The Dallas Museum of Art's New, Uncharted Course is About a Lot More Than Being Free

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Mark Graham
DMA Director Maxwell Anderson
As the announcement sunk in, so did comprehension: The Dallas Museum of Art will do away with general admission fees and offer free memberships beginning in January of 2013. But how?

The last 10 months of Maxwell Anderson's stint in the director's chair have been a barrage of smaller successes that, when laced together, form a financially sound institution devoted to self-reliance. Grant funding for new projects now reaches into the multimillion dollar range, allowing for expansion of the building's physical space, the DMA's technological reach and the diversity of its collection, which before Anderson took office tipped too heavily toward modern art.

These individual announcements now lay face up on the table, and they look a lot like winning hand. Combined with free admission, they will lead to visitation increasing next year. And the museum has carefully positioned itself to accommodate a larger, and more diverse, audience than ever before.

But the most thrilling card hasn't been played, and that's because it doesn't exist. Not yet. Not anywhere.

"We're building it ourselves." Anderson tells the Observer. "And it will be open-source and offered for free to any other museum that would like to use it."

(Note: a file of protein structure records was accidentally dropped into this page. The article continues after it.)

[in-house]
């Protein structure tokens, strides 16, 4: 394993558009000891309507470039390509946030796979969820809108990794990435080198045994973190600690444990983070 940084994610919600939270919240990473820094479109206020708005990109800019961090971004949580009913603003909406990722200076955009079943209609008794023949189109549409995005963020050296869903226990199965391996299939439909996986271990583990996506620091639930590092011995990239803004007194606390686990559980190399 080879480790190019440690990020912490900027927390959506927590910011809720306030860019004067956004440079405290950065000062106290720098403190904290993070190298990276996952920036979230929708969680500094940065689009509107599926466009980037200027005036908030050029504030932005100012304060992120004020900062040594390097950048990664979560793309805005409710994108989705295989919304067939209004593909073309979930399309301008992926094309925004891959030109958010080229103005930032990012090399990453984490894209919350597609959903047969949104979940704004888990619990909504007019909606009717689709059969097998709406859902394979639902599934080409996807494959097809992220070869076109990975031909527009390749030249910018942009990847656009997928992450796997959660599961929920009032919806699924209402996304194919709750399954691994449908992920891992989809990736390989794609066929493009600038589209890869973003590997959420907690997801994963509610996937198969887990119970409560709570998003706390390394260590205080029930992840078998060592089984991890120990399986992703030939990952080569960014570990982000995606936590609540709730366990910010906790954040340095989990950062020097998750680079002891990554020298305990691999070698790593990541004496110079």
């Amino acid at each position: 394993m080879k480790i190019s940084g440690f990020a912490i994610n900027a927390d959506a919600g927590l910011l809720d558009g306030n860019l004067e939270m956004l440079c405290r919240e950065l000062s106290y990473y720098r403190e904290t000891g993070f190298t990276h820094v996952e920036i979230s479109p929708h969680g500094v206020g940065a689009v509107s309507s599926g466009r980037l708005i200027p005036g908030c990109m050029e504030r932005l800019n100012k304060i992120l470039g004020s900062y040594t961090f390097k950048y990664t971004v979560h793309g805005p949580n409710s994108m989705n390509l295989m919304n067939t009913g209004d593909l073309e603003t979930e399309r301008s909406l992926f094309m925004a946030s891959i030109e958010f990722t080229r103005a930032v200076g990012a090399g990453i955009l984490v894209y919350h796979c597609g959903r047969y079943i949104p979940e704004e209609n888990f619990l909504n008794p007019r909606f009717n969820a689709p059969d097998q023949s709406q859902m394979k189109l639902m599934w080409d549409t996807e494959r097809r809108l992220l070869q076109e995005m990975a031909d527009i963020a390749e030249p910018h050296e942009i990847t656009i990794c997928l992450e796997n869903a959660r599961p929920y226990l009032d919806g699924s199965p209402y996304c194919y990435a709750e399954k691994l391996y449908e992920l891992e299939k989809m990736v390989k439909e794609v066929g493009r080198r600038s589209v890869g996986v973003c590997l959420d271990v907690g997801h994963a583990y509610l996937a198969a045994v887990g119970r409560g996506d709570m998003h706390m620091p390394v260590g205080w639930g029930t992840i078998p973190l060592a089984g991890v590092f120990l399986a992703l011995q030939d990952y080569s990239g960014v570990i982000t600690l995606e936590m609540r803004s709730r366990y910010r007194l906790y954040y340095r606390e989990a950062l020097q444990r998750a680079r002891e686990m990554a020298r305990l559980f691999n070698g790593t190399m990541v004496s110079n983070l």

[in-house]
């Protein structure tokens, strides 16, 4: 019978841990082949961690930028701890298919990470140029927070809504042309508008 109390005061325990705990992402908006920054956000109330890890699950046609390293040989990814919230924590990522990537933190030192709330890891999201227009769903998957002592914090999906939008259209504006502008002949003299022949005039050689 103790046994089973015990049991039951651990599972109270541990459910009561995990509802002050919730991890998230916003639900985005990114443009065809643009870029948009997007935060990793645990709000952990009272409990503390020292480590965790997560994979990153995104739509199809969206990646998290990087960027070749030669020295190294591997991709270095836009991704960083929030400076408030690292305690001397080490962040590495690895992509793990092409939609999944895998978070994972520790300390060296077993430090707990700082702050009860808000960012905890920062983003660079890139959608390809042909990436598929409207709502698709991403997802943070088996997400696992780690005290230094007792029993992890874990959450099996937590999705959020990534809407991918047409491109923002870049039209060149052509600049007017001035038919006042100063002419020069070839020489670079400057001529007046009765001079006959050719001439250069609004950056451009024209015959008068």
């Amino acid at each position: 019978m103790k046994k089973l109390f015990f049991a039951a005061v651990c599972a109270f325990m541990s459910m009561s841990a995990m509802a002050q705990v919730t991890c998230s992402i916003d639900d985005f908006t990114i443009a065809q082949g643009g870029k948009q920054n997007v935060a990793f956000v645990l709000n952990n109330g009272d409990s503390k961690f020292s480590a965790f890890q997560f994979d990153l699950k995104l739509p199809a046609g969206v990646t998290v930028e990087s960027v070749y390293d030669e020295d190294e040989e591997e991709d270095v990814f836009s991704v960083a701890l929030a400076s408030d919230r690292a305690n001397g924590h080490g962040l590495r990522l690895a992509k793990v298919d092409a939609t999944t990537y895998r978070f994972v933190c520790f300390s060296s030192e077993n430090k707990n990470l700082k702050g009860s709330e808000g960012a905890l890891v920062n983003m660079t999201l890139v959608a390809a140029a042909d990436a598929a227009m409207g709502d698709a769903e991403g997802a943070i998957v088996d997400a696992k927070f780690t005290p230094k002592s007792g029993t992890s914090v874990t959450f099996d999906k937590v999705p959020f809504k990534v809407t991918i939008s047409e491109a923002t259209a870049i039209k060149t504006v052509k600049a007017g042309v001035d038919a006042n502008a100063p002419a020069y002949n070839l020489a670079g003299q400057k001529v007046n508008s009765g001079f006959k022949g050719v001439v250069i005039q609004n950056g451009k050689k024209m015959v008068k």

He's speaking of an interactive program the museum is building that will thread throughout all points of museum communication -- so intricate it will require the diligence of two new, full-time software developers. Its limits are currently unknown, but conceptually it has the potential to self-study and mold central aspects of cultural interactivity.

Some goals are more easily identifiable than others, but all will weave through the Dashboard tool and website. Soon you -- and the museum staff -- will be able to access Dashboard and check out how many people, exactly, are in the museum at that time. But as the technology behind it advances, so will the layering of detail.

"We'll be building an interactive map so that you'll be able to see, in real time, what zip codes people are from," says Anderson. Merge that with census data and you've got the socioeconomic status and background details of who's taking advantage of the services being offered. And, more importantly, who isn't.

"Pretty soon we'll get a good picture of who's not visiting us," says Anderson, "which is what I really want to know."

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